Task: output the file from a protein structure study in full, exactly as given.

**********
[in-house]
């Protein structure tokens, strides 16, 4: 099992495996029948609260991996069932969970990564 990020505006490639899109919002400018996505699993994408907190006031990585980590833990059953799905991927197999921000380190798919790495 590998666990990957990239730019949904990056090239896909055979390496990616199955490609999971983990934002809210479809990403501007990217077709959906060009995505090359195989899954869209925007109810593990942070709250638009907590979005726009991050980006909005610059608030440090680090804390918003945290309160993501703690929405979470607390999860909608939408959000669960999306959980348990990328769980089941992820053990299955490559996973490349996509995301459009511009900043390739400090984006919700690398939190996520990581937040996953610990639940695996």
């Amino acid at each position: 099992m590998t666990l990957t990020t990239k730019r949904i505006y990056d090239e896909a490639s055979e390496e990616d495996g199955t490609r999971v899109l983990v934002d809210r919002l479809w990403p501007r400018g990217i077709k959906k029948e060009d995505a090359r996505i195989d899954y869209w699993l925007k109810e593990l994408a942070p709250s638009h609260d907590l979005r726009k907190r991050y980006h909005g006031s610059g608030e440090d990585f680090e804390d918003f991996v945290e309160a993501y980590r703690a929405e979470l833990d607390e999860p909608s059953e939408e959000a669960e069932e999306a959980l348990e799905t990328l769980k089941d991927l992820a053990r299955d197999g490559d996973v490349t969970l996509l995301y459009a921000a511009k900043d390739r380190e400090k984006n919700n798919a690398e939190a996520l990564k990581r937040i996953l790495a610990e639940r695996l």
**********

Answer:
[in-house]
């Protein structure tokens, strides 16, 4: 099992495996029948609260991996069932969970990564 990020505006490639899109919002400018996505699993994408907190006031990585980590833990059953799905991927197999921000380190798919790495 590998666990990957990239730019949904990056090239896909055979390496990616199955490609999971983990934002809210479809990403501007990217077709959906060009995505090359195989899954869209925007109810593990942070709250638009907590979005726009991050980006909005610059608030440090680090804390918003945290309160993501703690929405979470607390999860909608939408959000669960999306959980348990990328769980089941992820053990299955490559996973490349996509995301459009511009900043390739400090984006919700690398939190996520990581937040996953610990639940695996």
């Amino acid at each position: 099992m590998t666990l990957t990020t990239k730019r949904i505006y990056d090239e896909a490639s055979e390496e990616d495996g199955t490609r999971v899109l983990v934002d809210r919002l479809w990403p501007r400018g990217i077709k959906k029948e060009d995505a090359r996505i195989d899954y869209w699993l925007k109810e593990l994408a942070p709250s638009h609260d907590l979005r726009k907190r991050y980006h909005g006031s610059g608030e440090d990585f680090e804390d918003f991996v945290e309160a993501y980590r703690a929405e979470l833990d607390e999860p909608s059953e939408e959000a669960e069932e999306a959980l348990e799905t990328l769980k089941d991927l992820a053990r299955d197999g490559d996973v490349t969970l996509l995301y459009a921000a511009k900043d390739r380190e400090k984006n919700n798919a690398e939190a996520l990564k990581r937040i996953l790495a610990e639940r695996l």